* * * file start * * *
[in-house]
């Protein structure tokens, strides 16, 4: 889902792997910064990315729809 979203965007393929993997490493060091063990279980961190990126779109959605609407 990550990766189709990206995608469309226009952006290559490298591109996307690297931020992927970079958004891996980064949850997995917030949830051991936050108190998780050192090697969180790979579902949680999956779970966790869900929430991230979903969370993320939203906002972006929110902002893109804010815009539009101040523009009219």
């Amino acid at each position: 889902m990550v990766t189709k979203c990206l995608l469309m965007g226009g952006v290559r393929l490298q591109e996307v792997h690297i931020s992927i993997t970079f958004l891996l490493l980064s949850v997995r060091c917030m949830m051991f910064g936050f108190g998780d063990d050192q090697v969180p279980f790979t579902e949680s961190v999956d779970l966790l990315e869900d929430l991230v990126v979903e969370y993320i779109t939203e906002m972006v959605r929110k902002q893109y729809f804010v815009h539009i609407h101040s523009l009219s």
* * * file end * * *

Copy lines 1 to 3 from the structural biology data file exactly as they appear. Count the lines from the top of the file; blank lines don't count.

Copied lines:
[in-house]
């Protein structure tokens, strides 16, 4: 889902792997910064990315729809 979203965007393929993997490493060091063990279980961190990126779109959605609407 990550990766189709990206995608469309226009952006290559490298591109996307690297931020992927970079958004891996980064949850997995917030949830051991936050108190998780050192090697969180790979579902949680999956779970966790869900929430991230979903969370993320939203906002972006929110902002893109804010815009539009101040523009009219």
């Amino acid at each position: 889902m990550v990766t189709k979203c990206l995608l469309m965007g226009g952006v290559r393929l490298q591109e996307v792997h690297i931020s992927i993997t970079f958004l891996l490493l980064s949850v997995r060091c917030m949830m051991f910064g936050f108190g998780d063990d050192q090697v969180p279980f790979t579902e949680s961190v999956d779970l966790l990315e869900d929430l991230v990126v979903e969370y993320i779109t939203e906002m972006v959605r929110k902002q893109y729809f804010v815009h539009i609407h101040s523009l009219s």